Can you meet us for dinner tonight? Can you meet us for dinner tonight?

We grew up with a tradition of family dinners and lively conversation. For the majority of the last two decades, I’ve lived near my parents. They are members of a local country club and they’d invite me to meet for dinner every Tuesday night. I was a regular guest until about a year ago.

By the time I could leave work and meet my parents, they had already consumed at least one cocktail each. On top of the short-term memory issues, joining them for dinner conversation started to become overwhelming, depressing and aggravating. In addition to having the same discussions over and over, I really had a hard time hearing things that I knew just weren’t true (see earlier blog: I haven’t had a cold in twenty years). I still don’t know why that drives me berserk, but I’m working on it, and they are providing me with ongoing practice. I stopped having any alcoholic beverages with them, but felt the need to have one as soon as I got home.

When my son’s school schedule and my work schedule changed, the only time that worked to meet was for Sunday breakfast. Now, even when we have a holiday meal, I schedule it early in the day when my parents are crisper mentally, and alcohol isn’t part of the menu.

This was a long-standing tradition, so my mom still calls weekly to coordinate our Tuesday dinner. At least half the time, I get invited twice, sometimes within the same half hour. So I feel twice the guilt for not clearing calendars and having to decline. Sometimes I will ask my mom if she remembers and we laugh about it. Other times, I try to make it a challenge to figure out a different way to nicely decline the invitation. Subdued.

4 thoughts on “Can you meet us for dinner tonight? Can you meet us for dinner tonight?

  1. About a year ago, when my step mother’s dementia wasn’t quite as far along, Dad would tell me that the only thing that seemed to settle Ann down at ‘sundown’ time was wine. It started with a glass or two a night, then Dad said she was drinking a bottle every evening. “Melissa, it’s getting too expensive. I even switched to the cheaper stuff, but she’s going through it so fast!” Then one day Dad switched to sparkling grape juice served in a wine glass and it worked. On my to-do list this week: help Dad find zip-up-the-back clothing for “the strong disrober”. Ann would be mortified!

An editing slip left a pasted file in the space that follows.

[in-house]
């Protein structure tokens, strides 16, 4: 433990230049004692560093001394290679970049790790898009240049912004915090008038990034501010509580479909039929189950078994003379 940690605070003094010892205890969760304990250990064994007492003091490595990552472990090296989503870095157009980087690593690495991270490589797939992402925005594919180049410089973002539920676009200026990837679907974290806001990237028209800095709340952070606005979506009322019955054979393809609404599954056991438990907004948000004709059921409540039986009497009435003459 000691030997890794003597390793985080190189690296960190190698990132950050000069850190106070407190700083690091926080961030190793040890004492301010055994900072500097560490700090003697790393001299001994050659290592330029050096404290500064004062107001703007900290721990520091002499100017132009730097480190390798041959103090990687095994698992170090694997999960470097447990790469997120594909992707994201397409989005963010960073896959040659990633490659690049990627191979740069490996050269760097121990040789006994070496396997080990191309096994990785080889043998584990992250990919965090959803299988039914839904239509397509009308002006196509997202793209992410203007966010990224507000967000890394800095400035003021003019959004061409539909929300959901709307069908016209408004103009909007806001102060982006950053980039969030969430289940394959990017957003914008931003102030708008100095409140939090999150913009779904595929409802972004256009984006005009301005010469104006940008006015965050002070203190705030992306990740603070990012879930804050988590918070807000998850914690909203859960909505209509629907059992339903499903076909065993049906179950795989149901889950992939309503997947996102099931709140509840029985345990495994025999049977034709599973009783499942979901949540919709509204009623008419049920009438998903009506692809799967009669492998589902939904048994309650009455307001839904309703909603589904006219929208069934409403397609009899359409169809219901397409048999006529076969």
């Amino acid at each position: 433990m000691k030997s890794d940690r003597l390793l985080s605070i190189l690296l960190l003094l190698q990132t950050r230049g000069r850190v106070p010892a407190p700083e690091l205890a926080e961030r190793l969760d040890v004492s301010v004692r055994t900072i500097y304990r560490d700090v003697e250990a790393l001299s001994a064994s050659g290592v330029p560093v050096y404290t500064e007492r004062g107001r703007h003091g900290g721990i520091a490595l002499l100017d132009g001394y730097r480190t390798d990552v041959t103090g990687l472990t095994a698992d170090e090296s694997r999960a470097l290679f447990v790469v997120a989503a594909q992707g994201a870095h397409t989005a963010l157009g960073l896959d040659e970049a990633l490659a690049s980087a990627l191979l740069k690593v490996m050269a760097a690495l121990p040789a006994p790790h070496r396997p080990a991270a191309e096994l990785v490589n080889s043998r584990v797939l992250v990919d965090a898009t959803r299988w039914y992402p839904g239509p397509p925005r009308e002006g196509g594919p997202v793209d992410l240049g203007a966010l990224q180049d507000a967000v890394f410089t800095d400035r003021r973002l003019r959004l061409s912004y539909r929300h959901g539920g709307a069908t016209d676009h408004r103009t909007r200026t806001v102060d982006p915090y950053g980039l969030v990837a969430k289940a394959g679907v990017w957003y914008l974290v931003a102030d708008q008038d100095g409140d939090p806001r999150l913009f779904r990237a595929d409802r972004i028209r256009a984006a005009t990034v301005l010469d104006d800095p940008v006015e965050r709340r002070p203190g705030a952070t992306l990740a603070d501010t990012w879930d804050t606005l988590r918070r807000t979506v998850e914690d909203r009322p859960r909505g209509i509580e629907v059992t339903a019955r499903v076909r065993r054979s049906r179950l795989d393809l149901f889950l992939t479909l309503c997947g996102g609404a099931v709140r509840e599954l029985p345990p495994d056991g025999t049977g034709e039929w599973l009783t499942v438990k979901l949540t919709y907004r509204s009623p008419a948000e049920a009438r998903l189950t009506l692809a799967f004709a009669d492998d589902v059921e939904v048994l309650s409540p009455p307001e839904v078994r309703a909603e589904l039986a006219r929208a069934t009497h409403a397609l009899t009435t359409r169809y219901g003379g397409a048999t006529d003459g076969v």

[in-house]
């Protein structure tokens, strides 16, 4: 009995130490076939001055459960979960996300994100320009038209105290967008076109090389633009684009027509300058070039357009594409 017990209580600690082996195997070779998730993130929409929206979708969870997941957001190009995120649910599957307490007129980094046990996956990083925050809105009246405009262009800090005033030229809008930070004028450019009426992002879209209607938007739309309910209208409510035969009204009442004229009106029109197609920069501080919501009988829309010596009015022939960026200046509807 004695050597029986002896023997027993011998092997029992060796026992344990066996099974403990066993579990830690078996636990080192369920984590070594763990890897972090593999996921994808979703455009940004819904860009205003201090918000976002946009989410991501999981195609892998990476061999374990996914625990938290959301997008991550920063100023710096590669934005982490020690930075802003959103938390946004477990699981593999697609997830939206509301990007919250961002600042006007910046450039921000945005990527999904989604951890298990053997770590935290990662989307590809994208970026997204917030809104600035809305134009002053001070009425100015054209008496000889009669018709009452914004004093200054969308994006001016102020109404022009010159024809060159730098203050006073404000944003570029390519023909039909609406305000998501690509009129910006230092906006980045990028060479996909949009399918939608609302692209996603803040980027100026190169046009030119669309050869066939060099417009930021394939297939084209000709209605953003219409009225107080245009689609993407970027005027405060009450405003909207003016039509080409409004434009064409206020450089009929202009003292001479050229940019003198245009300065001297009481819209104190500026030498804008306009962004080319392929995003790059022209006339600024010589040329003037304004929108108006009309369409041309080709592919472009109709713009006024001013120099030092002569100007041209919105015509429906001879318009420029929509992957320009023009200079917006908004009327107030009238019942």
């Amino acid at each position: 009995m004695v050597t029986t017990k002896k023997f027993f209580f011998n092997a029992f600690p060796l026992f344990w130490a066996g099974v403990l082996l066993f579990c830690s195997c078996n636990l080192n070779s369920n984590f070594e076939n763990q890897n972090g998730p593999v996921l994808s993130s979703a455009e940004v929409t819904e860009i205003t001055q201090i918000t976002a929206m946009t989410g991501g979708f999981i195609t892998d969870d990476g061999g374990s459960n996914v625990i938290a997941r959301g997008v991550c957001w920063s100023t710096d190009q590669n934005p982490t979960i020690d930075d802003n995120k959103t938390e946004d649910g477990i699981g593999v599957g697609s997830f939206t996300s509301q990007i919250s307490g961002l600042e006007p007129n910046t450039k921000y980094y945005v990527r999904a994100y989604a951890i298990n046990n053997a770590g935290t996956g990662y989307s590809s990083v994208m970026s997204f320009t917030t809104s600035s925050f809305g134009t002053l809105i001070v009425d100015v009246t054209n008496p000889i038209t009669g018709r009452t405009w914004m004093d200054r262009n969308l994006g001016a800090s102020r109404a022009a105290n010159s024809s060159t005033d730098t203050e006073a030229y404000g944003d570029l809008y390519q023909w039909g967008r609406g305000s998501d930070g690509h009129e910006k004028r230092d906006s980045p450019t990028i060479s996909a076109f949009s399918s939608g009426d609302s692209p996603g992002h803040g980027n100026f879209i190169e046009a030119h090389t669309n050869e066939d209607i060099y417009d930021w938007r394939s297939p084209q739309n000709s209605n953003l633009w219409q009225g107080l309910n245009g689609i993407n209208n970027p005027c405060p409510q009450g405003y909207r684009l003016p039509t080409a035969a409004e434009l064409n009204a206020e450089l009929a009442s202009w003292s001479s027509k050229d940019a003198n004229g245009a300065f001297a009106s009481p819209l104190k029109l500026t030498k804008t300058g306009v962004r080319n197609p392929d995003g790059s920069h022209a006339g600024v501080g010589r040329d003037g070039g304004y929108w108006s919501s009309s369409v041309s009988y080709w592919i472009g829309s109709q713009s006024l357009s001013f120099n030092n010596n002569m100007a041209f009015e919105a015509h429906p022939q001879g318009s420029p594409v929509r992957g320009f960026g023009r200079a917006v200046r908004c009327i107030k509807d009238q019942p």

2. I too, like many working sons and daughters, join my parents for dinner when I can. I feel your pain regarding the consumption of alcohol. It is like the only daily event they are waiting for is 5:00 pm, so they can begin “happy hour”. Sometimes happy hour starts at 4 p.m. now. It has basically been this way with my parents every evening growing up. Looking back over the years, it seemed normal, but it has become very disturbing now that they can no longer handle alcohol. This is further exacerbated by the fact neither can remember nor count how many they have had.

    Now I find myself turned off by drinking sessions disguised as dinner. Neither eat very much anymore, and the booze really affects them negatively. sometimes they start arguing in public, or become unruly with the wait staff. It is downright embarrassing! I constantly address their drinking, and ask them to please stop or seek help, but mostly I am badgered by my mom for not drinking. She asks, “Why aren’t you drinking?!” “What’s the matter?” I have an iced tea or coke and then I get to watch as my parents slide into slurry speech, and the same jumbled stories over and over. It is maddening, but mostly frustrating because they have lost the ability to have a normal conversation. They both used to be so good at hosting dinners. Now it is just a mess.

    I find myself trying to constantly tell them stories to keep them entertained to keep them from talking/babbling and acting out with one another and thus getting too loud for the environment. it is enough to drive one to drink, just not with them. 🙁


  3. So true! And I’m so glad I found your blog! I guess it’s true that misery likes company… And it’s also great to have others who have similar roles as caregivers, who we can laugh with & who find our stories “relatable”!

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